Switch Wafer Repairs / Rebuilds
Paxolin or SRBP switch wafers are easy to break due to their thin construction, age or problems in their disassembly. One possible method of their repair is presented here and has been used by the author many times with success. It uses a flat wooden jig to hold the wafer in place and an elastic band to provide some pressure to gently hold the surfaces together while the epoxy resin adhesive sets. Crucial to the ultimate success is degreasing the wafer so that the adhesive can bond with the wafer material.
I use a piece of clean flat wood about six inches square in which two pieces of short threaded rod or equivalent bolts are fixed with the threaded sections protruding upwards from the top surface. The length and diameter and spacing will depend on the wafer being repaired but 6BA seems to work for most. The threaded sections are spaced apart so that the wafer will fit onto them using its own switch mounting holes without catching and they are fixed in place with washers and nuts on the top side. Do not counter sink the nuts on the top surface as they will keep the wafer away from the wood surface.
Find a thick elastic band that will just fit around the outside circumference of the wafer and tight enough to apply some pressure to the wafer.
Degrease the wafer and dry thoroughly.
Mix up some epoxy resin adhesive (Araldite or similar) and apply sparingly to the surfaces to be fixed together -
Mount the wafer onto the threads on the jig with washers each side and hold in place with nuts that are only finger tight. Make sure that the glue joint is not disturbed by this process.
Leave to set at room temperature for at least 24 hours. You can accelerate the setting time by leaving the jig in a warm location like an airing cupboard. When warm, most mixed epoxy adhesives will acquire a thinner consistency before they set.
a) If the glue joint comes anywhere near the threaded fixings on the jig, use a piece of cling film or a polythene washer to keep the adhesive away from the threads -
b) This repair process assumes that the wafer is only in two pieces and that you have the rotatable centre section and all broken pieces. If additional breakages have occurred then you may have to assemble the individual pieces one at a time using different jig fixing methods until the wafer will fit on the jig for its final repair. I have used this method to fix wafers that have ended up in several pieces.
c) Keep the de-
d) Excess adhesive can be filed, scraped or cut away as required when it has set.
2. Wafer Rebuilds
As part of my SB-
The task was now to remove the switch contacts from one set of wafers and fix them to the other set of wafers so that I had a set of single pole nine way wafers with the shorting facility in place. The following photo shows the original wafer front and rear on the left and the final wafer front and rear on the right.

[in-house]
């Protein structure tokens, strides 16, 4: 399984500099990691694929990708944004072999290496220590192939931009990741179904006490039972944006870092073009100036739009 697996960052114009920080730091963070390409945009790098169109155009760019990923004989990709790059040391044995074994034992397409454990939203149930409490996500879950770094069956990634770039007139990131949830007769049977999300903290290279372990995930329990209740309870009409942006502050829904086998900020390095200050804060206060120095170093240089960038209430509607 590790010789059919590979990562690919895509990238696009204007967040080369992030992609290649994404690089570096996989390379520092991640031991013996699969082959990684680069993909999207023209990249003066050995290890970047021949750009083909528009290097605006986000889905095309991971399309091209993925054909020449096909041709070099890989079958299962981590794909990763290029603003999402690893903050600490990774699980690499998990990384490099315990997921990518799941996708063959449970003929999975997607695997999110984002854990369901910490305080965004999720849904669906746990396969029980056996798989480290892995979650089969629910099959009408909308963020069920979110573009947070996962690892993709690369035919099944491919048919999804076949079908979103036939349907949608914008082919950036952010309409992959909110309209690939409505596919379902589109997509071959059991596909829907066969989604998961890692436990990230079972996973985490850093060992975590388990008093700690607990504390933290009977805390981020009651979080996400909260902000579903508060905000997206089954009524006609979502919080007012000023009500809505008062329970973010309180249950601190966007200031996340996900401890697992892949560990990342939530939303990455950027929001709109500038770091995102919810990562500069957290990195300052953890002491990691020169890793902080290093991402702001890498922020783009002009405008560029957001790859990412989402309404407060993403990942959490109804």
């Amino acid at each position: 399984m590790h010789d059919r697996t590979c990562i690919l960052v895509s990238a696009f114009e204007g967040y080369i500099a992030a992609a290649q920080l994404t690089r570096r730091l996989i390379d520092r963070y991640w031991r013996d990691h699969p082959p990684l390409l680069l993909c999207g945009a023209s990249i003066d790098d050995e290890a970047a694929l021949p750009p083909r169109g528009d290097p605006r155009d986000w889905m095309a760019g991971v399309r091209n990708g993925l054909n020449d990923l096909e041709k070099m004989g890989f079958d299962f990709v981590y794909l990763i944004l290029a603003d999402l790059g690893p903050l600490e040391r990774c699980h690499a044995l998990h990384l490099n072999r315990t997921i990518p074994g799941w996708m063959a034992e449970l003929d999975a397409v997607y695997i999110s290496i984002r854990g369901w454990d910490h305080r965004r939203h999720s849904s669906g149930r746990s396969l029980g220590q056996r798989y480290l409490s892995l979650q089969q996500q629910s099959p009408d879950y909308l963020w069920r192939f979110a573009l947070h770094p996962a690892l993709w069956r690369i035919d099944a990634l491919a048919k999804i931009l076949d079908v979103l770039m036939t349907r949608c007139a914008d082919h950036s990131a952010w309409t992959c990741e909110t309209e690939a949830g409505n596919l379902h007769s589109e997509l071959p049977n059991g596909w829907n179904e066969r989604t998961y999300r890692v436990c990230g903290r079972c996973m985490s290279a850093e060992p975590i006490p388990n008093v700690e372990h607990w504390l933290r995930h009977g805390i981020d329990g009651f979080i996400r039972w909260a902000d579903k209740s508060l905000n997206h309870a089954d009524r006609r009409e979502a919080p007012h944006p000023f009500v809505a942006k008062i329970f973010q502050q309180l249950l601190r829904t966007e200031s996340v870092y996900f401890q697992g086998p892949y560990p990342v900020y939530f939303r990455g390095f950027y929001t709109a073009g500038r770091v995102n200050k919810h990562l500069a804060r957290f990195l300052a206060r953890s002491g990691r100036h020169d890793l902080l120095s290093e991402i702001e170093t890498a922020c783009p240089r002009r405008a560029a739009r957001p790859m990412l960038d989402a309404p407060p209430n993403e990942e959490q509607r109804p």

Removing the switch contacts is not too difficult as the retaining rivets may be drilled out carefully with a sharp drill, making sure that the contacts are not damaged in the process. If the rivets rotate during drilling then solder a piece of 18SWG wire to the rear side of the rivet and hold that in a vice -
I was unable to obtain small quantities of replacement rivets so I used 10BA x 1/4inch brass bolts and nuts which are a good fit but a little difficult to manipulate -
The magnified photo to the right shows a completed wafer with the five extra switch positions and retaining bolts just visible. The 10BA nuts were varnished to hold them in position and the front and rear contacts will be joined with a wire so that electrical contact does not rely on the nuts and bolts.
A miniature screwdriver and 10BA box spanner helped considerably.
The band switching arrangements in the new SB-
3. Increasing Switch Current Capacity
If a particular switch lacks current carrying capacity then you can connect two adjacent identical wafers in parallel but this requires considerable extra space. A better solution is to add additional fixed contacts to the other side of a single wafer plus a new rotating contact and connect these to the contacts on the first side. This option is not always possible and depends on the structure of the wafer so some inspection is required.
The first wafer front and rear views shown on the upper right two photos cannot easily be modified as the rear side of the wafer lacks the moulded supports for the contacts. This switch has been cleaned in a silver dip.
The second switch front and rear views in the lower two photos does have the required supports and is relatively easy to modify. One of the centre sliding contacts is shown separately. If you do not have any suitable replacement rivets then 8BA nuts and bolts are suitable for fixing the contacts but do use a ripple washer and avoid over-
When cutting the centre contact to size, use a miniature hacksaw, light cutting pressure and finish off with a fine rat tail file. Do not use tin snips or side cutters for cutting as they distort the moving contact material. If required the metal contact may be removed from the ceramic carrier, held in a vice for for cutting and finishing and then replaced in the carrier.
Most switches of this type require a retainer to keep the sliding contact in place so you will need an additional one of these plus any positioning spacers on the threaded sections. Some of these switch types also have a small spring under the rotating contact -